The Tsarnaev case highlights the fact that there are really two inquiries at issue here — the refusal of Judge Cahill to act on the issue of prejudicial pretrial publicity that he recognized to be a problem, and the failures of Judge Cahill to adequately screen out biased or prejudiced potential jurors when assembling what is supposed to be an “impartial jury” for trial.
Chauvin’s motion deals with both issues but starts with Judge Cahill’s own comments that prejudicial pretrial publicity was present and could not be denied. The lack of an alternative venue was his basis for denying the change of venue motion. The motion makes the point that the Minnesota Rule providing for a change of venue does not give discretion to the Judge to deny a motion when a fair trial is likely not possible in the location where it is set to take place. Rule 25.02, subd. 3 states:
Subd. 3. Standards for Granting the Motion. A motion for continuance or change of venue must be granted whenever potentially prejudicial material creates a reasonable likelihood that a fair trial cannot be had. Actual prejudice need not be shown.
This is where Judge Cahill’s comments before the trial, and during jury selection, become a problem. Nowhere in the Rule is it contemplated that the question turns on an issue of alternative locations and whether a more fair trial is possible somewhere else. The Rule says the change of venue motion “must” be granted whenever there is a reasonable likelihood that a fair trial cannot be had.
The motion also makes the key point — not understood by the media and many in the legal punditry — that the “impartial jury” right in the Sixth Amendment, belongs only to the defendant, and not to the prosecution. There was a concerted campaign launched in the community and the media to ensure that the trial takes place in Hennepin County because Floyd was black, and the racial composition of Hennepin County made it the only county in Minnesota where there was a high probability that the jury would include one or more black jurors.
I have not listened to or read the transcripts of the days of jury selection during which Judge Cahill questioned prospective jurors. Until I do so I’m not going to opine on his performance in that regard.
But I will leave readers with the following lengthy passage from Irwin v. Dowd, a 1961 Supreme Court case that provides the foundation for much of the Supreme Court’s more recent jurisprudence on the issue of juror impartiality [I’ve eliminated citations in the passage to shorten it]:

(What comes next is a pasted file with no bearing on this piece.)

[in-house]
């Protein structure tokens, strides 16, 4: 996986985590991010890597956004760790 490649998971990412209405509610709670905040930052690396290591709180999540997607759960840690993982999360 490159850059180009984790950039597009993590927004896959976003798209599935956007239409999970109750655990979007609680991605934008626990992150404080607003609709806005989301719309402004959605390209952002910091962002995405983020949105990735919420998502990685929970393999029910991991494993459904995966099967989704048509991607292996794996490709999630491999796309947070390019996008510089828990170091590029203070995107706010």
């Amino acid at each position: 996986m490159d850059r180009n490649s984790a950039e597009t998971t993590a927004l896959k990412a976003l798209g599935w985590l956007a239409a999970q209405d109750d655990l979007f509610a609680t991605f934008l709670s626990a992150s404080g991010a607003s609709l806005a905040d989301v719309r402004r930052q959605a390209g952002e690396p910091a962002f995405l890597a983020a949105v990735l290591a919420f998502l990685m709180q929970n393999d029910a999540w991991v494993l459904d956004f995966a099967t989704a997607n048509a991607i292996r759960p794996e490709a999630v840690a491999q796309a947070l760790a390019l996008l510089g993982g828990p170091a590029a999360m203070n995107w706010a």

In essence, the right to jury trial guarantees to the criminally accused a fair trial by a panel of impartial, “indifferent” jurors. The failure to accord an accused a fair hearing violates even the minimal standards of due process. A fair trial in a fair tribunal is a basic requirement of due process. In the ultimate analysis, only the jury can strip a man of his liberty or his life. In the language of Lord Coke, a juror must be as “indifferent as he stands unsworne.” His verdict must be based upon the evidence developed at the trial. This is true regardless of the heinousness of the crime charged, the apparent guilt of the offender, or the station in life which he occupies. It was so written into our law as early as 1807 by Chief Justice Marshall “The theory of the law is that a juror who has formed an opinion cannot be impartial.”
It is not required, however, that the jurors be totally ignorant of the facts and issues involved. In these days of swift, widespread and diverse methods of communication, an important case can be expected to arouse the interest of the public in the vicinity, and scarcely any of those best qualified to serve as jurors will not have formed some impression or opinion as to the merits of the case.
This is particularly true in criminal cases. To hold that the mere existence of any preconceived notion as to the guilt or innocence of an accused, without more, is sufficient to rebut the presumption of a prospective juror’s impartiality would be to establish an impossible standard. It is sufficient if the juror can lay aside his impression or opinion and render a verdict based on the evidence presented in court.
The adoption of such a rule, however, “cannot foreclose inquiry as to whether, in a given case, the application of that rule works a deprivation of the prisoner’s life or liberty without due process of law.” As stated in Reynolds, the test is “whether the nature and strength of the opinion formed are such as in law necessarily . . . raise the presumption of partiality.
I do not think the state of Minnesota and Judge Cahill met this standard in the trial of Derek Chauvin.